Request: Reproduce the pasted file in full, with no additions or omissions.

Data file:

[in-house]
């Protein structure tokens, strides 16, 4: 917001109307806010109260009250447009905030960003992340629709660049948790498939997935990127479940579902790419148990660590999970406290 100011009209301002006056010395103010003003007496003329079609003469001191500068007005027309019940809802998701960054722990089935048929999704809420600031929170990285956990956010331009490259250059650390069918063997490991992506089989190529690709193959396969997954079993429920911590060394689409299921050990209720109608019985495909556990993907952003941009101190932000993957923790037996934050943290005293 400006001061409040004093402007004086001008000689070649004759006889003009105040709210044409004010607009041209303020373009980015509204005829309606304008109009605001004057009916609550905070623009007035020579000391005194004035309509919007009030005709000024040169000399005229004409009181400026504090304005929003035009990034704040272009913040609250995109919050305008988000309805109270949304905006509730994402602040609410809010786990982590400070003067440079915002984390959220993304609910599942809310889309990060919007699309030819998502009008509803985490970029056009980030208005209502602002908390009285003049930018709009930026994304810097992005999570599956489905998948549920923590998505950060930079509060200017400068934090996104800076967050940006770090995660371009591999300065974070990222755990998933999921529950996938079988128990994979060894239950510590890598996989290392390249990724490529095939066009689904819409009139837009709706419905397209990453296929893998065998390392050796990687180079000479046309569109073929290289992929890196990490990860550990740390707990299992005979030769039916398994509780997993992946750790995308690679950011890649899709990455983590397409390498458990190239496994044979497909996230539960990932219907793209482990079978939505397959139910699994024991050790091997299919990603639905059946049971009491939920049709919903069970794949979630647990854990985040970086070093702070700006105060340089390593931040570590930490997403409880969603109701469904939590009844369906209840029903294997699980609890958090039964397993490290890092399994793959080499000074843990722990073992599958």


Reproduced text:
[in-house]
């Protein structure tokens, strides 16, 4: 917001109307806010109260009250447009905030960003992340629709660049948790498939997935990127479940579902790419148990660590999970406290 100011009209301002006056010395103010003003007496003329079609003469001191500068007005027309019940809802998701960054722990089935048929999704809420600031929170990285956990956010331009490259250059650390069918063997490991992506089989190529690709193959396969997954079993429920911590060394689409299921050990209720109608019985495909556990993907952003941009101190932000993957923790037996934050943290005293 400006001061409040004093402007004086001008000689070649004759006889003009105040709210044409004010607009041209303020373009980015509204005829309606304008109009605001004057009916609550905070623009007035020579000391005194004035309509919007009030005709000024040169000399005229004409009181400026504090304005929003035009990034704040272009913040609250995109919050305008988000309805109270949304905006509730994402602040609410809010786990982590400070003067440079915002984390959220993304609910599942809310889309990060919007699309030819998502009008509803985490970029056009980030208005209502602002908390009285003049930018709009930026994304810097992005999570599956489905998948549920923590998505950060930079509060200017400068934090996104800076967050940006770090995660371009591999300065974070990222755990998933999921529950996938079988128990994979060894239950510590890598996989290392390249990724490529095939066009689904819409009139837009709706419905397209990453296929893998065998390392050796990687180079000479046309569109073929290289992929890196990490990860550990740390707990299992005979030769039916398994509780997993992946750790995308690679950011890649899709990455983590397409390498458990190239496994044979497909996230539960990932219907793209482990079978939505397959139910699994024991050790091997299919990603639905059946049971009491939920049709919903069970794949979630647990854990985040970086070093702070700006105060340089390593931040570590930490997403409880969603109701469904939590009844369906209840029903294997699980609890958090039964397993490290890092399994793959080499000074843990722990073992599958």